When a baby is hungry, it can't wait for bureaucracy to provide food. But a call to AHEART in Atlantic City can provide an immediate emergency supply of formula.
But that's only if they have formula in stock.
"The one thing we always need is formula," said Robbin Bell, founder and CEO of AHEART, which provides diapers, formula and other infant clothing and furniture items from its small location in Gordon's Alley, and new locations in Vineland and Clayton, Gloucester County.
AHEART stands for All Hearts Educating, Advocat-ing, Restoring, Transforming. Bell started the nonprofit organization in 2008 after working as a court-appointed special advocate in Cumb-erland, Gloucester and Salem counties, where she saw families struggling and children who were abused and neglected. AHEART works with doctors, hospitals and social service agencies to help new mothers provide for their infants.
The group has partnered with the Cuddle Me Program diaper bank which along with private donations keeps it well stocked with diapers, Bell said. AHEART is also partially supported by the Reliance Foundation of Reliance Med-ical Group as part of its community outreach. Private donors, clubs and church groups help maintain the clothing and baby supply boutique.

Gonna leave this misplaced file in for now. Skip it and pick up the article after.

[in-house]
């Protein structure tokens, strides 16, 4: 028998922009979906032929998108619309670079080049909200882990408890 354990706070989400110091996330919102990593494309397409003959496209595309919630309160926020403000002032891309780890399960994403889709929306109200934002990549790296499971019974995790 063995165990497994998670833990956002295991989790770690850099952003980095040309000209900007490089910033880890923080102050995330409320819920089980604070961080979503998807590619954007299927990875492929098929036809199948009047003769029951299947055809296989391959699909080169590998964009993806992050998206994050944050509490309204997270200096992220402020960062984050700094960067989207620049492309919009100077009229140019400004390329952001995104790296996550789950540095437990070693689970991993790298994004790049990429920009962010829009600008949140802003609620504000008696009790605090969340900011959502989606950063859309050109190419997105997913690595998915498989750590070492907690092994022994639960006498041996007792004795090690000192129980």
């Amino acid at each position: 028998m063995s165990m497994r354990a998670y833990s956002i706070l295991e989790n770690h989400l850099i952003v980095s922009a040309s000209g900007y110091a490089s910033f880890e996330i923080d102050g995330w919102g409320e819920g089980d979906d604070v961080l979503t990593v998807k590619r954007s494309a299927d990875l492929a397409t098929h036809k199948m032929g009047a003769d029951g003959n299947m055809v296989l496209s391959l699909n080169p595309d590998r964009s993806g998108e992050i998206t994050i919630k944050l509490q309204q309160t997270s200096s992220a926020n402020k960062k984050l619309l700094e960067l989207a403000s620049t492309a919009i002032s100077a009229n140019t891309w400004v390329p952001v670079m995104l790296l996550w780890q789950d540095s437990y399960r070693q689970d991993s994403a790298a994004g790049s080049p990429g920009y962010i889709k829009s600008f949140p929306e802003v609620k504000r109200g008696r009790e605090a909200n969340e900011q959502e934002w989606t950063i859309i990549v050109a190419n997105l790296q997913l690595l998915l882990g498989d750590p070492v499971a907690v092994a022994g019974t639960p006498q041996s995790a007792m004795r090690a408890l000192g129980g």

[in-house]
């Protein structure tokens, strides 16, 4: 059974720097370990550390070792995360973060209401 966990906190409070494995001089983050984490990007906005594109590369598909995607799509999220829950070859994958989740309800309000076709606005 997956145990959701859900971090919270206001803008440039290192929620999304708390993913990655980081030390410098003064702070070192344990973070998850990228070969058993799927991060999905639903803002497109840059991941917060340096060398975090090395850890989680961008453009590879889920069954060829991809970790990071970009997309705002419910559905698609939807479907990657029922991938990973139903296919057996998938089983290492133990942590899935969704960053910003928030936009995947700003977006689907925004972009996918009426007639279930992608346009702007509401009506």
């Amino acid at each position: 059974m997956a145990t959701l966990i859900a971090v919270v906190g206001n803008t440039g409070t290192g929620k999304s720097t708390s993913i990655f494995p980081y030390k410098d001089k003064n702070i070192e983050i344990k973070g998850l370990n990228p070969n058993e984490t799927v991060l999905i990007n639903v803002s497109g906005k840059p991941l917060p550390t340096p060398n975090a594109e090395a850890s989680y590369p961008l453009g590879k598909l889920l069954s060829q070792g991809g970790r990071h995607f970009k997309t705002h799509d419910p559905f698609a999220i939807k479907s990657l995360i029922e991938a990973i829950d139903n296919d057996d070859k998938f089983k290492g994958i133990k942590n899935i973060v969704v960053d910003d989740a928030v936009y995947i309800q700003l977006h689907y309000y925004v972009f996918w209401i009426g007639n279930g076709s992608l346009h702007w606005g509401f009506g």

But formula, because of its cost, is always in demand and hard to keep in stock. Not all mothers are able or encouraged to breastfeed, Bell said. Some of the babies have low birth weight or spent time in the neonatal intensive care unit and need supplemental formula, she added.
"We are down to about 25 cans," Bell said. The Atlantic City site currently helps about 50 mothers a month, and has opened new sites at the Golden Gate Child Care Cen-ters in Vineland and Clayton. She said the group can always use volunteers to help staff the sites.
While there are agencies that help new mothers, if the mothers have not registered before giving birth, there can be a delay in getting services. And while other agencies offer health-care services, they typically don't provide the physical items mothers need such as diapers, clothing and furniture, Bell said.
AHEART keeps a shelf of so-called BURP, or "Baby Urgent Response Program" bags, that include a supply of baby essentials that can be immediately delivered to hospitals, police or social service workers. She said baby care items such as lotions and diaper rash creams are also always in demand.
"We need to be the safety net," Bell said. "I don't want to turn any mother away because we don't have formula."
Contact Diane D'Amico:
Donations to AHEART can be sent to the group at
27 Gordon's Alley, Atlantic City, NJ 08401. Call 609-344-0083 for more information.